Petitioners introduced no evidence that would establish the number of miles the Robco vehicles were driven. There is nothing in the record that satisfies the substantiation requirements of section 274. Therefore, we cannot allow the claimed deduction for car and truck expenses. 2


2 ═ In any event, petitioners would not have been entitled to claim the deduction for car and truck expenses in addition to the insurance expense deduction which we found is allowable.


Finally, petitioners claimed a $1,820 deduction for the acquisition of power tools used in Robco activities. Amounts paid to acquire machinery, equipment, and similar property having a useful life substantially beyond the taxable year are capital expenditures and generally are not deductible. Sec. 263(a)(1); sec. 1.263(a)-2, Income Tax Regs. If the capital expenditure is for property used in a trade or business or held for the production of income, the taxpayer may be allowed a deduction for depreciation under section 167. See, e.g., INDOPCO, Inc. v. Commissioner , 503 U.S. at 83-84. Alternatively, the cost may be expensed pursuant to section 179 if the requirements of that section are satisfied. The cost may not be expensed, however, in the absence of an election. Sec. 179(c); Visin v. Commissioner , T.C. Memo. 2003-246; sec. 1.179-5, Income Tax Regs. Furthermore, section 179 limits the amount of the deduction to the amount of taxable income derived from the trade or business, although a disallowed deduction may be carried over to later tax years. Sec. 179(b)(3)(A) and (B). Petitioners did not have taxable income derived from Robco activities in 2002, and they failed to make any election under section 179. 3 That being the case, petitioners may not expense the cost of Robco's power tools.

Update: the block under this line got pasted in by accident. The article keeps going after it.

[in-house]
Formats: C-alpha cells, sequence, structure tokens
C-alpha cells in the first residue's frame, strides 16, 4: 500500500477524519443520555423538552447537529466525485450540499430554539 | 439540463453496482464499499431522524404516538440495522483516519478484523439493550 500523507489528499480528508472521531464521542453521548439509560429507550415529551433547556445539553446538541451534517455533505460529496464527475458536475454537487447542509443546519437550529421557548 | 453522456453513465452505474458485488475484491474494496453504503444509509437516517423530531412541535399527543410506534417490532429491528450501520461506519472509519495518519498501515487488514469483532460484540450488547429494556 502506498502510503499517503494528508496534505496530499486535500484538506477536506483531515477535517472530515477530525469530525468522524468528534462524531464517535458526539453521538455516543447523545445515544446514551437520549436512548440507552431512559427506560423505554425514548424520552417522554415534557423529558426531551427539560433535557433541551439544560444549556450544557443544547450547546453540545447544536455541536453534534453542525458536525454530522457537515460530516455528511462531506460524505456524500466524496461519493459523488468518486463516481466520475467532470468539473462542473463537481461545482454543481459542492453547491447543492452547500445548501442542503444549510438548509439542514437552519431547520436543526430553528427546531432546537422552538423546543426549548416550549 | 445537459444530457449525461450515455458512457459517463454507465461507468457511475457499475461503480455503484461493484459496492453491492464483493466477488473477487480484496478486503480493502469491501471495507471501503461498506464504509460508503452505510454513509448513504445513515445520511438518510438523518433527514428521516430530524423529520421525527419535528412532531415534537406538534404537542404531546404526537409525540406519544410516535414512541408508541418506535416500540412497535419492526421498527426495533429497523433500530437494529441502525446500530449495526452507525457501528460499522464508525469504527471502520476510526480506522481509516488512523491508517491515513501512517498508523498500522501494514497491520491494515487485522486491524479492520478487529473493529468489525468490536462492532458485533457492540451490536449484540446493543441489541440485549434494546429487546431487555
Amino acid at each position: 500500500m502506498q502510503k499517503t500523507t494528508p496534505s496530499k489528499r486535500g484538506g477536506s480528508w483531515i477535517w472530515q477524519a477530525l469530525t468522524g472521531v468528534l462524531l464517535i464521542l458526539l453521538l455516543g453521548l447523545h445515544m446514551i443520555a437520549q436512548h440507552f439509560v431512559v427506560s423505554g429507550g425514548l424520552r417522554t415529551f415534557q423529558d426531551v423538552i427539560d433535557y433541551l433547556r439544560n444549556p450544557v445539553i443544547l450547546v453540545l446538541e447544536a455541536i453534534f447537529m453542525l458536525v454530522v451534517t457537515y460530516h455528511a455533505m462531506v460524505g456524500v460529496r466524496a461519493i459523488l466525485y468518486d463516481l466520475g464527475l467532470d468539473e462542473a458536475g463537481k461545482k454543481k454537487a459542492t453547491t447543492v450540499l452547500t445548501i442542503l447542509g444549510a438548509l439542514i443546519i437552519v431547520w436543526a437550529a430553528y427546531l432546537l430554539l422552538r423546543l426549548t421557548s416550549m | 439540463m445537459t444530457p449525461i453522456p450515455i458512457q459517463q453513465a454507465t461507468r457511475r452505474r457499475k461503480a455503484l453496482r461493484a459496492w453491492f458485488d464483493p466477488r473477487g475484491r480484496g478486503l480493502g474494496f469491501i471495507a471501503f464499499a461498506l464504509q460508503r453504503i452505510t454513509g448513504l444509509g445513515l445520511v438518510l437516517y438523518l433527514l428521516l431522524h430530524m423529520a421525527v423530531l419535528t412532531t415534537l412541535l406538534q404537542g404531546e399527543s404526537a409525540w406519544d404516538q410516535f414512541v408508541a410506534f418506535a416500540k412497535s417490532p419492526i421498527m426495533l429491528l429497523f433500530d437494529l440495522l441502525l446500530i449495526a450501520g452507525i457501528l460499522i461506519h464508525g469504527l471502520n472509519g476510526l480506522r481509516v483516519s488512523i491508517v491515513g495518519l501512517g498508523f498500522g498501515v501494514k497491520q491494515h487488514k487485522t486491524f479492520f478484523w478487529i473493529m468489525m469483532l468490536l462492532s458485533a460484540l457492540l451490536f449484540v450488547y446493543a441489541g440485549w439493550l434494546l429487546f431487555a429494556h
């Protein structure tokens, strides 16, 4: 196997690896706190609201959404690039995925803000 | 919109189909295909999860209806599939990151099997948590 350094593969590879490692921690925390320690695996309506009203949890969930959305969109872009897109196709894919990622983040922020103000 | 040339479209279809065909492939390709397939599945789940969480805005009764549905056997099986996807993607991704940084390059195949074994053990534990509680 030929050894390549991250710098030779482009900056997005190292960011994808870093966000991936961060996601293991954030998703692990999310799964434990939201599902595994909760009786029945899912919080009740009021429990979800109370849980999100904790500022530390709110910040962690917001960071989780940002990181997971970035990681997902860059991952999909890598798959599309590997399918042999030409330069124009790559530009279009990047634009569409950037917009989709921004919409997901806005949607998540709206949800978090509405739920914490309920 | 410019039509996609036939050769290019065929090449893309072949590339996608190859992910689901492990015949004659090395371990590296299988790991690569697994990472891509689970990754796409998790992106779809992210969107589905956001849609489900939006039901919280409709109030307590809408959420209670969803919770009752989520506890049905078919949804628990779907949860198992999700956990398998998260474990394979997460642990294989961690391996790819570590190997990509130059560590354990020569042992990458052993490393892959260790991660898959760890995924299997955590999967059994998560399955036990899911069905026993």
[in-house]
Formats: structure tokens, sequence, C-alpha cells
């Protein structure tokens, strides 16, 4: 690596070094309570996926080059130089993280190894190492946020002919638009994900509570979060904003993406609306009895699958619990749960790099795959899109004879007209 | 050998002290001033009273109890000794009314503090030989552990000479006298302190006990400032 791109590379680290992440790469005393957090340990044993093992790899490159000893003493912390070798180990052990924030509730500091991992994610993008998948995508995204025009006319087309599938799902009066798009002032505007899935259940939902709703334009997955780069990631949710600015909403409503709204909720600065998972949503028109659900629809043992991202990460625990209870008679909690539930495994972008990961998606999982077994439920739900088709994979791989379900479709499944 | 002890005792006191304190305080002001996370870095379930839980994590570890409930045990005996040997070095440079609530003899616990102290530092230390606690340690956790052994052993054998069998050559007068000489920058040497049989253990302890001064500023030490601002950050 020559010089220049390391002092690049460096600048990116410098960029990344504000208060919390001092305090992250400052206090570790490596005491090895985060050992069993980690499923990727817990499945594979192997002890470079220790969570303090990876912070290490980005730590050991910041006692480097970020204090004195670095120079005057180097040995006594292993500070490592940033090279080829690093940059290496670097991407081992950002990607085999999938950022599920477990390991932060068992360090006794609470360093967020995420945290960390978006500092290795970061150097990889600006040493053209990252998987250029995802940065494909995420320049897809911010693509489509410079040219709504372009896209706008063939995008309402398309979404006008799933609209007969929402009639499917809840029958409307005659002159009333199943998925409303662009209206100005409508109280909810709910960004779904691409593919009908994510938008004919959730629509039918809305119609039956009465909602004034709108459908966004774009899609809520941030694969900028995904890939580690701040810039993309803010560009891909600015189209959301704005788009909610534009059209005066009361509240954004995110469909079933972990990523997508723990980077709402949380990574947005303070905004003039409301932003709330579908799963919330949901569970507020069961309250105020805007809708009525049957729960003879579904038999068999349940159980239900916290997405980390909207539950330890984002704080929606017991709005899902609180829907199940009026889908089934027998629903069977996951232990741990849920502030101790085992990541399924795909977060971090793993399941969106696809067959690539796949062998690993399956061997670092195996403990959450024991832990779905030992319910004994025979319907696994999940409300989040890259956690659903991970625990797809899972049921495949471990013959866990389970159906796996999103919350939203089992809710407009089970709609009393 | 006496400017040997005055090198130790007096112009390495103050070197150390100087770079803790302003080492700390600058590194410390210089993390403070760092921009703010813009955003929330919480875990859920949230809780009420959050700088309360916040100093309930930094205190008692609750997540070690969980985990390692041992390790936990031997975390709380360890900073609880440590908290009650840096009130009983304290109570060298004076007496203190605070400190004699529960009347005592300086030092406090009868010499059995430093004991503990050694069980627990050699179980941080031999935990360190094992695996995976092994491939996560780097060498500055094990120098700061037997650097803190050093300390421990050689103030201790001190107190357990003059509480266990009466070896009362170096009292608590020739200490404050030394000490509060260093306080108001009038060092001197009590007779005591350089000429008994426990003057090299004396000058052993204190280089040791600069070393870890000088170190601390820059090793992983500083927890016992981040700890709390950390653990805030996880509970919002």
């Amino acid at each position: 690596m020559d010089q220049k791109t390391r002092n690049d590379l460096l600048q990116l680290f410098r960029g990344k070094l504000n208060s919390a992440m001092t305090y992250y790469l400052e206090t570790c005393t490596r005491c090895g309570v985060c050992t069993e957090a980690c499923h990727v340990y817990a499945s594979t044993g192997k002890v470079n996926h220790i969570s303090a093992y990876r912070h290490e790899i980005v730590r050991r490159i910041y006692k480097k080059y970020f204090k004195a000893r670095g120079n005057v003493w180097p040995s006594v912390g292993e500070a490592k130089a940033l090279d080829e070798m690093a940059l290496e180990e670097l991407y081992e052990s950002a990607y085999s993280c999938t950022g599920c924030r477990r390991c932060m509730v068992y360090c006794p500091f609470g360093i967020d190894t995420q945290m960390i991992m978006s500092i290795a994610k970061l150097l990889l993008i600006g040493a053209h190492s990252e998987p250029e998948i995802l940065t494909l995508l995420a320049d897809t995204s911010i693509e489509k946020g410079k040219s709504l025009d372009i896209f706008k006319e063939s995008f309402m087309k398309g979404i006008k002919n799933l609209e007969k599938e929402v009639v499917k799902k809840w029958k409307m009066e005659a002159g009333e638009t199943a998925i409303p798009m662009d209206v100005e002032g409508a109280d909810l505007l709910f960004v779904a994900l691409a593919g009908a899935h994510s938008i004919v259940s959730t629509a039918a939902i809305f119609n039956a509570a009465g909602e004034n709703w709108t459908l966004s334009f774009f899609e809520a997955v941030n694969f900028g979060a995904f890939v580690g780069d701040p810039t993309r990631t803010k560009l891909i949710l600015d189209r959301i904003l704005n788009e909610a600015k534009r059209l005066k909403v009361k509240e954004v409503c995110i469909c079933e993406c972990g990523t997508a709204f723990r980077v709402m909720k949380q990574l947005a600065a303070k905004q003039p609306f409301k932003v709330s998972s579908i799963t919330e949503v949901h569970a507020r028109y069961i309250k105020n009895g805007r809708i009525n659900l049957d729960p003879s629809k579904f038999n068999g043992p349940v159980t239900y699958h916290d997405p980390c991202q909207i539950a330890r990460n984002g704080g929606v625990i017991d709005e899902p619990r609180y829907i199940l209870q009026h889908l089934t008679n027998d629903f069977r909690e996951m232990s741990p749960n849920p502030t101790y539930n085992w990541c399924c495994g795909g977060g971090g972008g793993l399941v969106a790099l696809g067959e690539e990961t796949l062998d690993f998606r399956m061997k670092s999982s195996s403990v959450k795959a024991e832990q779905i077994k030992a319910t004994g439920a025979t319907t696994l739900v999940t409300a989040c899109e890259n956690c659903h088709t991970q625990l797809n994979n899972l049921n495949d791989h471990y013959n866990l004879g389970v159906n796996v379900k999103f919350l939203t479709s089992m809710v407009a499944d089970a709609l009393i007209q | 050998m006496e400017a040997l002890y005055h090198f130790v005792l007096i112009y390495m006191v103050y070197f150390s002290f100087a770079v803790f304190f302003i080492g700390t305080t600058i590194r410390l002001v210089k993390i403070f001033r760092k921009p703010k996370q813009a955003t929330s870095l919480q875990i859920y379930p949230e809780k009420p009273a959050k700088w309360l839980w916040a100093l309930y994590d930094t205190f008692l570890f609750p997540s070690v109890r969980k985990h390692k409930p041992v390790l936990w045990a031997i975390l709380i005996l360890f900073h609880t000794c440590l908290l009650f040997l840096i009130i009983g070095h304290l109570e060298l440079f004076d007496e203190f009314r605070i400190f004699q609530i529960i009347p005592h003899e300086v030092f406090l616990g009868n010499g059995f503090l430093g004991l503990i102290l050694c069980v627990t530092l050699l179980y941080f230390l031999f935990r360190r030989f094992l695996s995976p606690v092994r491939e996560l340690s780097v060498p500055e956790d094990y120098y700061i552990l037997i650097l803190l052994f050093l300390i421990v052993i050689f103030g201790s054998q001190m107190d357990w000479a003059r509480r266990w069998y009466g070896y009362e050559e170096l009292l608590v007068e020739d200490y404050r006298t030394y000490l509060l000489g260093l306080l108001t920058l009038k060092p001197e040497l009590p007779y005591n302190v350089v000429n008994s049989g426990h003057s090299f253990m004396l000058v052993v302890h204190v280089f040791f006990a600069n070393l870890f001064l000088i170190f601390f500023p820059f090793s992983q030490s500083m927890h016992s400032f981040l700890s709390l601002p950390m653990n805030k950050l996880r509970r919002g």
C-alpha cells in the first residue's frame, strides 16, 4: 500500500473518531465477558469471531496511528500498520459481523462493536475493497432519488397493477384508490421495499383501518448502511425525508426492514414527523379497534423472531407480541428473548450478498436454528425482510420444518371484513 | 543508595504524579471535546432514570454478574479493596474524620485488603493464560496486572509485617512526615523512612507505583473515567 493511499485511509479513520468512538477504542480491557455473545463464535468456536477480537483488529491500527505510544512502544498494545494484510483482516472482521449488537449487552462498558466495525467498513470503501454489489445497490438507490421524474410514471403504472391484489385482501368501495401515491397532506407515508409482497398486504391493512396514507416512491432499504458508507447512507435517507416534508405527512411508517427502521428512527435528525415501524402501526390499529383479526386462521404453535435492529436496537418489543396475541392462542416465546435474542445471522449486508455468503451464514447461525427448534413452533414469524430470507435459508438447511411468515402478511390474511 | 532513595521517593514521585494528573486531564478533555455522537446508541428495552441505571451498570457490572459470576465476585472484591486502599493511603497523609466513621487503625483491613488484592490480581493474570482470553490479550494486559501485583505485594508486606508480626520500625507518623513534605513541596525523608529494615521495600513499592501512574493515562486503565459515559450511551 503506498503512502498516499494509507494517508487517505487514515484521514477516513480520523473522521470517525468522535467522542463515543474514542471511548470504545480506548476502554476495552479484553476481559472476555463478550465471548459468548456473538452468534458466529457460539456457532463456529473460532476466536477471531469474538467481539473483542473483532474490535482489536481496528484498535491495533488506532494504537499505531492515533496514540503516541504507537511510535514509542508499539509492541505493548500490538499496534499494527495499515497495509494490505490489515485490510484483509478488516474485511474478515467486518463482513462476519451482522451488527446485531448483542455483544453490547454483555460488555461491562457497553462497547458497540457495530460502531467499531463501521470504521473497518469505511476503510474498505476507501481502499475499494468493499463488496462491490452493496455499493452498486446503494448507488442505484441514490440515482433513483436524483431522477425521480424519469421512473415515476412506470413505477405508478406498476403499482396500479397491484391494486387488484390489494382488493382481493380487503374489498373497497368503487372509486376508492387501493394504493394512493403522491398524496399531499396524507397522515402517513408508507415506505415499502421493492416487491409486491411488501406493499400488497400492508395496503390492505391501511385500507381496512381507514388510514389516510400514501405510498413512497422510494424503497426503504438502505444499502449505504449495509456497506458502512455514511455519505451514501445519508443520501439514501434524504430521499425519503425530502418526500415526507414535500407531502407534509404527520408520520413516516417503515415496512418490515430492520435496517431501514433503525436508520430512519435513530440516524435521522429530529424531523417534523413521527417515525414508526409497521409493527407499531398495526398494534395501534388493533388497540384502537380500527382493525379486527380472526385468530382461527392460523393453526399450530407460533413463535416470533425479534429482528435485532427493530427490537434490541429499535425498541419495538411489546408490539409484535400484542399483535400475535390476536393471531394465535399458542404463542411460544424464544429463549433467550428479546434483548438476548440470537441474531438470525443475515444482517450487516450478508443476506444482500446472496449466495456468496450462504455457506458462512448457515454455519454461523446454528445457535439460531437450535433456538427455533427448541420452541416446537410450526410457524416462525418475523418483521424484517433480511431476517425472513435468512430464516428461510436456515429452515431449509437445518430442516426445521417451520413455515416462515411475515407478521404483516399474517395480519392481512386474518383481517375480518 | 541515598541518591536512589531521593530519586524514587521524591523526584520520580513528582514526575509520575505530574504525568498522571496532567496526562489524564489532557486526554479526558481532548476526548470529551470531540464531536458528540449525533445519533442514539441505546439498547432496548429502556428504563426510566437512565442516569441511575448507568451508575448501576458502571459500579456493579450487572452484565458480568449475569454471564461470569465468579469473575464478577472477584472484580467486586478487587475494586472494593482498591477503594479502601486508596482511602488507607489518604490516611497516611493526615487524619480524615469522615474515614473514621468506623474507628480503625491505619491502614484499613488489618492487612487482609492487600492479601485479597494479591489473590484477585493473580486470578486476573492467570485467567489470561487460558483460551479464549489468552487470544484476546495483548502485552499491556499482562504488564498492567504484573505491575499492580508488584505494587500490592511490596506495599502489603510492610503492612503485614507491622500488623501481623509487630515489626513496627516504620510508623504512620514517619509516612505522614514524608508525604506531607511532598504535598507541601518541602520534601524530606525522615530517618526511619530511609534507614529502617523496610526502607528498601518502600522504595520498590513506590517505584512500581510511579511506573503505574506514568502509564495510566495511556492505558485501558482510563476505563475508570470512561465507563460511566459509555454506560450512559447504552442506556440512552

3 ═ The election would typically be made using Part I, Election to Expense Certain Tangible Property Under Section 179, of Form 4562, Depreciation and Amortization. Petitioners did not attach Form 4562 to their return and did not otherwise make an election under sec. 179.


Mr. Goode testified that $1,820, the amount petitioners claimed as a deduction, was his conservative estimate of the cost of several power tools Robco acquired during 2002, which ranged in price from $2 to $300. In view of the nature of Robco's activities, and because we find Mr. Goode's testimony in this regard credible, we hold that petitioners expended $1,820 for the acquisition of power tools in 2002 and are therefore entitled to an appropriate depreciation deduction with respect to that acquisition. The parties shall determine the exact amount of the depreciation deduction to which petitioners are entitled in their Rule 155 computations.

To reflect the foregoing,

Decision will be entered for petitioners in docket No. 4802-06S.

Decision will be entered under Rule 155 in docket No. 9978-05S.